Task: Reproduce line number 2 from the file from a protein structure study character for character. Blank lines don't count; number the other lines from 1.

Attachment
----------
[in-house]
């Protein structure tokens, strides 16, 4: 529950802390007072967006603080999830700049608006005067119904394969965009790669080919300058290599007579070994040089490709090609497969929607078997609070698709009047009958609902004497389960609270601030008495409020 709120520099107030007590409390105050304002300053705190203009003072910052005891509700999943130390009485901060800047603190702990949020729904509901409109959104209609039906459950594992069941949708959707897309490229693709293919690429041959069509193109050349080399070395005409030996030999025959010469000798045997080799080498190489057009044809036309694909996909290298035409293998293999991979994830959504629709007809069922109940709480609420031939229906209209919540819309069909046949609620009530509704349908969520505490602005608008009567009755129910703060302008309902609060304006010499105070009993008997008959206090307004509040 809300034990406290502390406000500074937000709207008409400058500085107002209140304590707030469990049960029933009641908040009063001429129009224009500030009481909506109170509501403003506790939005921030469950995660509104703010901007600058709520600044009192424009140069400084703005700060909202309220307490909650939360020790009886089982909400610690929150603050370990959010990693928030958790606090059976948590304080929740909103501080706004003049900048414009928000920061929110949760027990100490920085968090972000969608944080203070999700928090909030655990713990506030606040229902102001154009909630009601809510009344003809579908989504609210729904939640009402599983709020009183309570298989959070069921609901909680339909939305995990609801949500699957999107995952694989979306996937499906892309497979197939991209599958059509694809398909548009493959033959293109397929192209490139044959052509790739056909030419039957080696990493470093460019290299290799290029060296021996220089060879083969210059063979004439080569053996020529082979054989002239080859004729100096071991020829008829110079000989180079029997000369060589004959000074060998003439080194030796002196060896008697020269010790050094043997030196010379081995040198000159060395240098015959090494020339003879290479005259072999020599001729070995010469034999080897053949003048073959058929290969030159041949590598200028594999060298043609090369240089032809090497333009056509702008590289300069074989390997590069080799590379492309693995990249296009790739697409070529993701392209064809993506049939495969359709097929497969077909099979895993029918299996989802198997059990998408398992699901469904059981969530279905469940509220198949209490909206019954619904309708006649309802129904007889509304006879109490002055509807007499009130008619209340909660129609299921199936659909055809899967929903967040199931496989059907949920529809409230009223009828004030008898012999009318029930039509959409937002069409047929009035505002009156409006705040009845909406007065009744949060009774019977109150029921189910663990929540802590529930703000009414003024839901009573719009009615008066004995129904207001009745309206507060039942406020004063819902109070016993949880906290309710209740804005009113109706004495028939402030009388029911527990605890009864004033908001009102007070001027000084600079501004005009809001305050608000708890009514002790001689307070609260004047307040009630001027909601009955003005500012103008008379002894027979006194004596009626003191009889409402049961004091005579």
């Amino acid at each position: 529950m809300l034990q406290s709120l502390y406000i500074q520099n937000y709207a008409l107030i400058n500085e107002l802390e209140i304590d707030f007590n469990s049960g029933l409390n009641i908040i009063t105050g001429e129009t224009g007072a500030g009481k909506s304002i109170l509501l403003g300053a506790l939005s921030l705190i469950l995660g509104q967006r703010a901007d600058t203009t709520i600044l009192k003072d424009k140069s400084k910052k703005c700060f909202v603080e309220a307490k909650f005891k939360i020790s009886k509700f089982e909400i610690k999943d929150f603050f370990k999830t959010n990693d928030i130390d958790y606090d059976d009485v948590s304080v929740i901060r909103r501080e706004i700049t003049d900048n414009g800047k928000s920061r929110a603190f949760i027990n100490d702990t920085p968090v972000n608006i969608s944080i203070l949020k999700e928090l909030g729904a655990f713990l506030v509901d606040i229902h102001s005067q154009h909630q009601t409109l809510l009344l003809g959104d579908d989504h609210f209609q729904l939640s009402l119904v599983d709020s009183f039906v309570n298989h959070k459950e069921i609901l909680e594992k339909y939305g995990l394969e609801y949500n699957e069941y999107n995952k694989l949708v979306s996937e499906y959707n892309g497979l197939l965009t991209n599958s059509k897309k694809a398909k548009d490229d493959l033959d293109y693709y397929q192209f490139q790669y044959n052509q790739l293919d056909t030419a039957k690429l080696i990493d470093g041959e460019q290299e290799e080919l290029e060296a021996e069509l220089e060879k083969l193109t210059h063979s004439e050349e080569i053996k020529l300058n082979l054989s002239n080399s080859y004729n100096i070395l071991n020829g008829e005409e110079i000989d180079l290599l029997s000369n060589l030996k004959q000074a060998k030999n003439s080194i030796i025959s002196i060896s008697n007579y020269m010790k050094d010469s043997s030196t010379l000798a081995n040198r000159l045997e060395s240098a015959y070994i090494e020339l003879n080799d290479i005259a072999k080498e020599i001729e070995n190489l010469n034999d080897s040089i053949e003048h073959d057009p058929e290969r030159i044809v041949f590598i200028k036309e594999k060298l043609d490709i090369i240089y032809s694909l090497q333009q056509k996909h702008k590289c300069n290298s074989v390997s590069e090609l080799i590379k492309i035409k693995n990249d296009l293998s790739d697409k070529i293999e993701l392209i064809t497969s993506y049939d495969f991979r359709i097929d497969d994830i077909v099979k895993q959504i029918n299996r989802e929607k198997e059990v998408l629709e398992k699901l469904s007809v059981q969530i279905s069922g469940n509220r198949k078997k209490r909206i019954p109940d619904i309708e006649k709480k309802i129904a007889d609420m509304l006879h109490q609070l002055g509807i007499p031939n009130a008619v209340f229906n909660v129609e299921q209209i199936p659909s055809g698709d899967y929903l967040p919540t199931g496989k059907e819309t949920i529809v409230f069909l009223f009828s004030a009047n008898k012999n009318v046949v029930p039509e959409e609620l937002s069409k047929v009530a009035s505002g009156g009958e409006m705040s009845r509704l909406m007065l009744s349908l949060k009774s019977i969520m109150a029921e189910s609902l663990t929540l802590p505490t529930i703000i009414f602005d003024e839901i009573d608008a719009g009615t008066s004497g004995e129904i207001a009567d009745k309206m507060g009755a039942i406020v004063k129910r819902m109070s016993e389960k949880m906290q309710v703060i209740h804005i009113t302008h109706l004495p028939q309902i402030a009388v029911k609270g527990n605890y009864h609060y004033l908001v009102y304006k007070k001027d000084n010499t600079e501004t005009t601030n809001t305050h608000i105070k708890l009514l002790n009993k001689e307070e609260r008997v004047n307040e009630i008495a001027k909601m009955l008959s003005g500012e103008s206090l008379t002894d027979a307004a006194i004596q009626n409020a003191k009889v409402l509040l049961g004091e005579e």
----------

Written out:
């Protein structure tokens, strides 16, 4: 529950802390007072967006603080999830700049608006005067119904394969965009790669080919300058290599007579070994040089490709090609497969929607078997609070698709009047009958609902004497389960609270601030008495409020 709120520099107030007590409390105050304002300053705190203009003072910052005891509700999943130390009485901060800047603190702990949020729904509901409109959104209609039906459950594992069941949708959707897309490229693709293919690429041959069509193109050349080399070395005409030996030999025959010469000798045997080799080498190489057009044809036309694909996909290298035409293998293999991979994830959504629709007809069922109940709480609420031939229906209209919540819309069909046949609620009530509704349908969520505490602005608008009567009755129910703060302008309902609060304006010499105070009993008997008959206090307004509040 809300034990406290502390406000500074937000709207008409400058500085107002209140304590707030469990049960029933009641908040009063001429129009224009500030009481909506109170509501403003506790939005921030469950995660509104703010901007600058709520600044009192424009140069400084703005700060909202309220307490909650939360020790009886089982909400610690929150603050370990959010990693928030958790606090059976948590304080929740909103501080706004003049900048414009928000920061929110949760027990100490920085968090972000969608944080203070999700928090909030655990713990506030606040229902102001154009909630009601809510009344003809579908989504609210729904939640009402599983709020009183309570298989959070069921609901909680339909939305995990609801949500699957999107995952694989979306996937499906892309497979197939991209599958059509694809398909548009493959033959293109397929192209490139044959052509790739056909030419039957080696990493470093460019290299290799290029060296021996220089060879083969210059063979004439080569053996020529082979054989002239080859004729100096071991020829008829110079000989180079029997000369060589004959000074060998003439080194030796002196060896008697020269010790050094043997030196010379081995040198000159060395240098015959090494020339003879290479005259072999020599001729070995010469034999080897053949003048073959058929290969030159041949590598200028594999060298043609090369240089032809090497333009056509702008590289300069074989390997590069080799590379492309693995990249296009790739697409070529993701392209064809993506049939495969359709097929497969077909099979895993029918299996989802198997059990998408398992699901469904059981969530279905469940509220198949209490909206019954619904309708006649309802129904007889509304006879109490002055509807007499009130008619209340909660129609299921199936659909055809899967929903967040199931496989059907949920529809409230009223009828004030008898012999009318029930039509959409937002069409047929009035505002009156409006705040009845909406007065009744949060009774019977109150029921189910663990929540802590529930703000009414003024839901009573719009009615008066004995129904207001009745309206507060039942406020004063819902109070016993949880906290309710209740804005009113109706004495028939402030009388029911527990605890009864004033908001009102007070001027000084600079501004005009809001305050608000708890009514002790001689307070609260004047307040009630001027909601009955003005500012103008008379002894027979006194004596009626003191009889409402049961004091005579």